ONTD Political

Vegan pet food triggers meaty debate

9:42 am - 05/02/2012
Vets have advised against non-meat and non-dairy diets for domestic pets despite the increasing popularity of a vegan product designed to cover cats' and dogs' dietary needs.



Vegan Pet was developed by a Victorian health food maker to include the essential nutrients cats and dogs would miss out on in a vegan diet.

Derived from entirely non-dairy and non-meat sources and designed with the help of a Murdoch University professor, studies have shown it can provide the short-term dietary needs of domestic pets.


It is sold in Queensland at the ethical alternative pet food store Complete Pet Company in Keperra. Owner and operator Jenny Golsby says vegan and vegetarian pet foods are becoming more popular as pet owners search out ethical alternatives to mainstream pet food.

Despite the product's growing popularity and dietary provisions, veterinarians still hold concerns a non-meat diet could harm domestic animals, especially cats.

Australian Small Animal Veterinary Association president David Neck said he would immediately advise owners against feeding their animals an exclusively non-meat and non-dairy diet.

Dr Neck was particularly concerned with how a non-meat diet could provide carnivores, such as cats, "a complete and satisfying" meal.


"Millions of years of evolution have dictated what is best to go into these animals, and [some pet owners] trying to change that in the course of one generation does not make sense to me," he said.

"It really is a concept I struggle to come to terms with, that you would take what is the natural diet of such an animal and alter it in such a radical way.

"I can tell you from my experience with cats and dogs they don't have any ethics about where their food source is derived from.

"If a vegan pet owner is making that decision on behalf of a pet that they own, they should perhaps consider the reasons they have that pet."

Vegan Pet creator Sandy Anderson said she understood the concern veterinarians had with animals being fed vegan food.

Her decision to develop dry food and tinned food products was motivated by the concerns she had seeing her friends feed their animals vegan food not designed for pets.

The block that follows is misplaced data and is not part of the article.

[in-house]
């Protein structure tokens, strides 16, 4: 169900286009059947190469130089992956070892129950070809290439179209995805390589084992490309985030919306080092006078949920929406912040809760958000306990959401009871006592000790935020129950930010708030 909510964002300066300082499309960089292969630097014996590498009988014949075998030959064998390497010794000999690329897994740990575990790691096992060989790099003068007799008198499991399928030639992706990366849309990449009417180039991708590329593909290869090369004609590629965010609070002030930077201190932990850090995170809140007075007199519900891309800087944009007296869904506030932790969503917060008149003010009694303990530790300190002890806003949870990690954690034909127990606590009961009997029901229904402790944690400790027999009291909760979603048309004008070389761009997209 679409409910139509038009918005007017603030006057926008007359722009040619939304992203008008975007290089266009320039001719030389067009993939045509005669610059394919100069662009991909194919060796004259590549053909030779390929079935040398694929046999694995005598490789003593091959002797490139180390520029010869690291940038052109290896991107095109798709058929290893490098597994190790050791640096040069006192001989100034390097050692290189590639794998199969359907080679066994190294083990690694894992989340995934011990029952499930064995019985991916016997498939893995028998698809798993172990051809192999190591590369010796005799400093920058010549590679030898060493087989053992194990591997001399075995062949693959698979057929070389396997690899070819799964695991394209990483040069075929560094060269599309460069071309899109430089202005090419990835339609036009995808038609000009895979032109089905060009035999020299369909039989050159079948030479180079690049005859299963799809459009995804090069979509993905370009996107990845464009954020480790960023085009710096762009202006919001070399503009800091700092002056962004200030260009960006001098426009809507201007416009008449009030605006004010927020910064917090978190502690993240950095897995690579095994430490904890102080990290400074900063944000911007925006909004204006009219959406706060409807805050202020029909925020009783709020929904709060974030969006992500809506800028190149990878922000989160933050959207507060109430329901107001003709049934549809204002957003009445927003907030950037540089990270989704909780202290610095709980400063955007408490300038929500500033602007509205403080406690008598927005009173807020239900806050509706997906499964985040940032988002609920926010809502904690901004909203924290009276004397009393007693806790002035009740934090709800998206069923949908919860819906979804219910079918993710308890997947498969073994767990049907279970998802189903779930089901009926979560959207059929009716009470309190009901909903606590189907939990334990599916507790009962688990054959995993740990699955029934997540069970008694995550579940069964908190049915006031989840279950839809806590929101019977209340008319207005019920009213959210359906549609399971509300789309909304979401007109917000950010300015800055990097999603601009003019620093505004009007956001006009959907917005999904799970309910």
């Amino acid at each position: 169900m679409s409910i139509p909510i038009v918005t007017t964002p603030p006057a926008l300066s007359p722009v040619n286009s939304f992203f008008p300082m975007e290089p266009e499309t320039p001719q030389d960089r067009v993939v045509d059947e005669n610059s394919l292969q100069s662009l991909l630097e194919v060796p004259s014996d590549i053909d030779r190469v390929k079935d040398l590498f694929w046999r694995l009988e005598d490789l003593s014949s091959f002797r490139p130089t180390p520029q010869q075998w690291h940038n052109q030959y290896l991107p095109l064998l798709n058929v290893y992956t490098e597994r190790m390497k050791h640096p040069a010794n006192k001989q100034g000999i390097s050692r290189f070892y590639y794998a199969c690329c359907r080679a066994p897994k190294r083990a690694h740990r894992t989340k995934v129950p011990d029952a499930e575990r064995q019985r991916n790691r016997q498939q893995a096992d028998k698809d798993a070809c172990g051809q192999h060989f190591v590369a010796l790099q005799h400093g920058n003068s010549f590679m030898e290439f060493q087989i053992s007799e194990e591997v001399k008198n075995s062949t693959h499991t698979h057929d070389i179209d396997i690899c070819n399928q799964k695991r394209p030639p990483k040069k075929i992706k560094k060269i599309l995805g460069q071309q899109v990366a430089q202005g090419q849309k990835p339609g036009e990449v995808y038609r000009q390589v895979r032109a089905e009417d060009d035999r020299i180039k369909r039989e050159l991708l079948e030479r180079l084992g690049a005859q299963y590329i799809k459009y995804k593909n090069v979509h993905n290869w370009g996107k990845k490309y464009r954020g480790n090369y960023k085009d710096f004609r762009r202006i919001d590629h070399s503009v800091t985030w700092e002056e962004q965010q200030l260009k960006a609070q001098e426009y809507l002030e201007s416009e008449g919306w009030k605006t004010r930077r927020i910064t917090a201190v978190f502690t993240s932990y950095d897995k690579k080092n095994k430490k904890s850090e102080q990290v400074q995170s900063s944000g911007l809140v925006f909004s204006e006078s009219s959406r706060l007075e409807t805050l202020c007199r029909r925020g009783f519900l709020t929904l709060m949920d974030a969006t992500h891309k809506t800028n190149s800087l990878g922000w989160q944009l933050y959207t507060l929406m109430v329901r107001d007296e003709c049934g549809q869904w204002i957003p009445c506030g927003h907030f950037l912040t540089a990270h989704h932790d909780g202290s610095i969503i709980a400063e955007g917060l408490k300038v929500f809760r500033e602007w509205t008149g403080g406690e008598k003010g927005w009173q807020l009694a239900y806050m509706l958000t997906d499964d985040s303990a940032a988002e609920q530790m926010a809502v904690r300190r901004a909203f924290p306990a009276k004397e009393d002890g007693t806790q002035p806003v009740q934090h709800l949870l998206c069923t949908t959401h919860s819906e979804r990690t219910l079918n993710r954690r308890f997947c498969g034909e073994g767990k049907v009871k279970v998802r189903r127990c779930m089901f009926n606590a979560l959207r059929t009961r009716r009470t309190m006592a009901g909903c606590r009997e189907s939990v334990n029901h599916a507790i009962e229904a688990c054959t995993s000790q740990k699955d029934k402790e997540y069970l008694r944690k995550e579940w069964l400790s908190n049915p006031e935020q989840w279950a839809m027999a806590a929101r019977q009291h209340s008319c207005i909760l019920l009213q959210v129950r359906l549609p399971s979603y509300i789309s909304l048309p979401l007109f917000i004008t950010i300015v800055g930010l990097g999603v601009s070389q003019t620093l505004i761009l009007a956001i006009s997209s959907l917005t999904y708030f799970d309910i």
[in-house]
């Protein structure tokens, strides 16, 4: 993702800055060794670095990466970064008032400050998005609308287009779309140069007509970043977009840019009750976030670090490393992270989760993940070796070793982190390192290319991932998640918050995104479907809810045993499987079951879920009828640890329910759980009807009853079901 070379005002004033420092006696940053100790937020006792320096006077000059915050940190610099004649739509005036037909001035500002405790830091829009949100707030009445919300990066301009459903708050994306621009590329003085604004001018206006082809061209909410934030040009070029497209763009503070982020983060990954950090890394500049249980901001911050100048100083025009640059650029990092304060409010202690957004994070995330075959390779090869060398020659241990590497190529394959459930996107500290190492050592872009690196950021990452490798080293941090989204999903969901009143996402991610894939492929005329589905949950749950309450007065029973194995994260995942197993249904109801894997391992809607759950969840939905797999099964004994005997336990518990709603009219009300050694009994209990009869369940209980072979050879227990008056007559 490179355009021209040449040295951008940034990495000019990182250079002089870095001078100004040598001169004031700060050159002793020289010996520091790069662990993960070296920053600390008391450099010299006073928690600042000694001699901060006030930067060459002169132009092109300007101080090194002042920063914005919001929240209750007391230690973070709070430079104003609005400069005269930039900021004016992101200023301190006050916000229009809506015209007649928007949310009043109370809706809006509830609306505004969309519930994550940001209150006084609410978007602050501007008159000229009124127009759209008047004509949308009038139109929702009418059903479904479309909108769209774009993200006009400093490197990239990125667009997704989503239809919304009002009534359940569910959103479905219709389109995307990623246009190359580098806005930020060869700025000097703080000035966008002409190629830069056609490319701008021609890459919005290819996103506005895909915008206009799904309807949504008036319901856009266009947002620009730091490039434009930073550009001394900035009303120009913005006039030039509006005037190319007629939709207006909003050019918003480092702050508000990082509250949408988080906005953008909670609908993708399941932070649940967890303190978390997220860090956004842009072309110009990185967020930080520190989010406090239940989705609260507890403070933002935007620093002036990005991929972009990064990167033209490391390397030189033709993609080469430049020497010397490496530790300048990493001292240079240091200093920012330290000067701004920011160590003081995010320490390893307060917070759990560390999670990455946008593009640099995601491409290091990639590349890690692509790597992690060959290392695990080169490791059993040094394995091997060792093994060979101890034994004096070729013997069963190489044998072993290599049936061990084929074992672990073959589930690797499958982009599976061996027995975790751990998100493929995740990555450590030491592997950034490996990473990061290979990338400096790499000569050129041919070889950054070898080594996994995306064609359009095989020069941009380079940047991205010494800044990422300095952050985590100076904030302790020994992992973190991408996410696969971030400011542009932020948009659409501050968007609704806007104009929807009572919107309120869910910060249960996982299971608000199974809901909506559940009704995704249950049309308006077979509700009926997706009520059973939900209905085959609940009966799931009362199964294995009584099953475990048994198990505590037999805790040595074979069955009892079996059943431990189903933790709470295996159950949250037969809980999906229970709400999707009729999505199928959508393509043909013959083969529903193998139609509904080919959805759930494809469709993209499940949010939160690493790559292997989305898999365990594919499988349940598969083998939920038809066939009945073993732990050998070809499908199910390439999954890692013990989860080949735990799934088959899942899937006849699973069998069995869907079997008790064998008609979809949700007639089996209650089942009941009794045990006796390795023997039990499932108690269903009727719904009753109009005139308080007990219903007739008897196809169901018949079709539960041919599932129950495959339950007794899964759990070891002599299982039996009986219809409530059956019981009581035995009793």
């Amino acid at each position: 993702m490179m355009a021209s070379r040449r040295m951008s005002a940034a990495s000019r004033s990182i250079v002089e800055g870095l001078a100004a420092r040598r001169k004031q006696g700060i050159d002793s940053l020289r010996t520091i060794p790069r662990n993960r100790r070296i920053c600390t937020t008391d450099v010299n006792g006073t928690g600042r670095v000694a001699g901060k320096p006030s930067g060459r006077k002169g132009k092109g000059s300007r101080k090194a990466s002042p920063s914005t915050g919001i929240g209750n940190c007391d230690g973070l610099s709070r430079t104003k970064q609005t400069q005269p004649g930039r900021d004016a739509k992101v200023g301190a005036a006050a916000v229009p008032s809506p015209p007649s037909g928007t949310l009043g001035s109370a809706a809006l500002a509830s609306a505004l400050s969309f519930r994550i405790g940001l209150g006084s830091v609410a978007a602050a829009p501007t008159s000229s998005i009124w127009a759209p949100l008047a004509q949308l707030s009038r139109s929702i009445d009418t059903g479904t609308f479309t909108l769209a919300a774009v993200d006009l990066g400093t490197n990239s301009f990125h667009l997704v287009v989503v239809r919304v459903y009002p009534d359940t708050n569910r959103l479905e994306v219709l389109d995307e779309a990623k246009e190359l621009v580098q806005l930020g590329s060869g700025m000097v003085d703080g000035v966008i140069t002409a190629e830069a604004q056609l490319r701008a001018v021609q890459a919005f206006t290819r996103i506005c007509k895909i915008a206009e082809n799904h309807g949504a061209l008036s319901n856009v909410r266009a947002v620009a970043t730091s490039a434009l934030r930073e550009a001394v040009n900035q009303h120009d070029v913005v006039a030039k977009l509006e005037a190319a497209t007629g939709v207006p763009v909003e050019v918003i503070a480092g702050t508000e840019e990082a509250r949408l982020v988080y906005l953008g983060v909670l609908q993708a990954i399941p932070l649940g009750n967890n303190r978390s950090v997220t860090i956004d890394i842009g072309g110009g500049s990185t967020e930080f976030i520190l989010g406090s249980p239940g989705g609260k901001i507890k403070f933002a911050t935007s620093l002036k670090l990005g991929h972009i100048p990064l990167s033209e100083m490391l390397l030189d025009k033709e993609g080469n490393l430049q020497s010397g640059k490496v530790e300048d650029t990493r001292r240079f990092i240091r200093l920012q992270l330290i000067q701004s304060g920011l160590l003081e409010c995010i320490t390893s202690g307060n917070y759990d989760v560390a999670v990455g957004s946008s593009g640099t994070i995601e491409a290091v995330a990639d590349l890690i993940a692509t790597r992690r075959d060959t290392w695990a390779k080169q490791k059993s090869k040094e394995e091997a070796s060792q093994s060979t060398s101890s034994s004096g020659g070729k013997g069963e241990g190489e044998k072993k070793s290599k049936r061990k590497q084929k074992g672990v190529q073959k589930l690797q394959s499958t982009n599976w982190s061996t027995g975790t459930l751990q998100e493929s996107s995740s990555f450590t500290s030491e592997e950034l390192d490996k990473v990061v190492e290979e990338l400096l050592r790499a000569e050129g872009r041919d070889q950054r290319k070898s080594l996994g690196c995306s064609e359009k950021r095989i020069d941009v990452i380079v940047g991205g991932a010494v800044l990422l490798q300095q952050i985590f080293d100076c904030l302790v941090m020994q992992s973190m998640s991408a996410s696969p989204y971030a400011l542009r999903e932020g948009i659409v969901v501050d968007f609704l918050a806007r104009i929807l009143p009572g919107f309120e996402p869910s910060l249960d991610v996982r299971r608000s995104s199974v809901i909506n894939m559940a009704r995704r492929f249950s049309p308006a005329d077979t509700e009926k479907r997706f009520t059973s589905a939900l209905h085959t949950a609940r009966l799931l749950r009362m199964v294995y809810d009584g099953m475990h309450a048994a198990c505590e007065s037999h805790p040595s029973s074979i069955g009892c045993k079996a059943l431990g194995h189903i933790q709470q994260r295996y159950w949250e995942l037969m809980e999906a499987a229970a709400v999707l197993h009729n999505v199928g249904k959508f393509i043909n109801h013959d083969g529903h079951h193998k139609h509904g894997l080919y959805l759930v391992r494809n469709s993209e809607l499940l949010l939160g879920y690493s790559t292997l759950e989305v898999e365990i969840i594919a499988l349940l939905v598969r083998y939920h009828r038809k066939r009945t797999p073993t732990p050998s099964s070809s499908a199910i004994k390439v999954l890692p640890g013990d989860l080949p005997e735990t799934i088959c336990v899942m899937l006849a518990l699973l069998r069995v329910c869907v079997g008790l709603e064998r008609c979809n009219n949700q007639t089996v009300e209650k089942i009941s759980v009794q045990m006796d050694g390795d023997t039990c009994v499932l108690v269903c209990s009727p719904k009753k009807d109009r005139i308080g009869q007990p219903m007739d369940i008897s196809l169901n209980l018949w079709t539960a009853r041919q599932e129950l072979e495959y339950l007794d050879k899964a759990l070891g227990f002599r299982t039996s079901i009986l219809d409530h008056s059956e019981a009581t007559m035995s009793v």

"I realised the animals weren't getting everything they needed having studied a basic nutrition course," Ms Anderson said.

"So what I did then, for their good, was try and find out whether you can have vegan cat food [with the proper nutrients]."


Ms Anderson developed the products with the help of Nick Costa, head of biochemistry and nutrition at Murdoch University's School of Veterinary and Biomedical Science, ensuring the food met the needs for complete and balanced diet, according to the dietary requirements tabled by the Association of American Feed Control Officials.

The food passed tests for short-term effects, palpability and digestibility.

Concerned with the quality of pet food sold by mainstream distributors, Ms Anderson said the proof of the food's suitability for animals was in their reaction to it.

"Some animals have been on it for eight or nine years and they are still thriving on it," she said.

"People say that cats are carnivore and they should be fed meat, which they should.

"But my theory is if you can feed an equivalent that the cat enjoys equally and it supplies everyone of those nutrients in the meat source, what harm is being done?"


Professor Costa said long-term studies needed to be conducted on the product and he personally believed a meat diet was preferable for cats.

But he said the product was a viable alternative for people wanting to feed their animal a vegan diet.

"What it does do, through Sandy's efforts, is for those people who are vegans, and who eschew red meat completely, and meat products generally, then this gives them an alternative that has complete and balanced nutrient profile that has been partially tested in terms of digestibility and palatability," Professor Costa said.